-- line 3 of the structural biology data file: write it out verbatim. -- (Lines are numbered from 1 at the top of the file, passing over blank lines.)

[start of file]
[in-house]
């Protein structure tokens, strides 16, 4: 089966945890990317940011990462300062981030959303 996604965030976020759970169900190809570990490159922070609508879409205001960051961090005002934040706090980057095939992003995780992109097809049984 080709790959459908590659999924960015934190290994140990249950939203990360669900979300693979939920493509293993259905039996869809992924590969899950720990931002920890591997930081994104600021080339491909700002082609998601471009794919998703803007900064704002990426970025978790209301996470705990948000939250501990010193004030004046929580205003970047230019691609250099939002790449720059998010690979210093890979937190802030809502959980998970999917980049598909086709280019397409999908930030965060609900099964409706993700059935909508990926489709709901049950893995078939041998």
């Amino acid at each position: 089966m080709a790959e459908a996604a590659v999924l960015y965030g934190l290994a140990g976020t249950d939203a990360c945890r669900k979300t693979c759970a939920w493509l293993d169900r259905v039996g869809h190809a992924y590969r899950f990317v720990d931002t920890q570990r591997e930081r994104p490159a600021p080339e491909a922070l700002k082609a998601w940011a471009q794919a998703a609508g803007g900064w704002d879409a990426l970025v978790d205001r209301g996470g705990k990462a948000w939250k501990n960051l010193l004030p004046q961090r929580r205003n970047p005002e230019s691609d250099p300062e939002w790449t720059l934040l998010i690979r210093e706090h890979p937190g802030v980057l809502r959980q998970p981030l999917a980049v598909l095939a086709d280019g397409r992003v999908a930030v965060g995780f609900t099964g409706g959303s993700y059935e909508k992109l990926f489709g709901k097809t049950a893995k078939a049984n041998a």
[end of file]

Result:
């Amino acid at each position: 089966m080709a790959e459908a996604a590659v999924l960015y965030g934190l290994a140990g976020t249950d939203a990360c945890r669900k979300t693979c759970a939920w493509l293993d169900r259905v039996g869809h190809a992924y590969r899950f990317v720990d931002t920890q570990r591997e930081r994104p490159a600021p080339e491909a922070l700002k082609a998601w940011a471009q794919a998703a609508g803007g900064w704002d879409a990426l970025v978790d205001r209301g996470g705990k990462a948000w939250k501990n960051l010193l004030p004046q961090r929580r205003n970047p005002e230019s691609d250099p300062e939002w790449t720059l934040l998010i690979r210093e706090h890979p937190g802030v980057l809502r959980q998970p981030l999917a980049v598909l095939a086709d280019g397409r992003v999908a930030v965060g995780f609900t099964g409706g959303s993700y059935e909508k992109l990926f489709g709901k097809t049950a893995k078939a049984n041998a």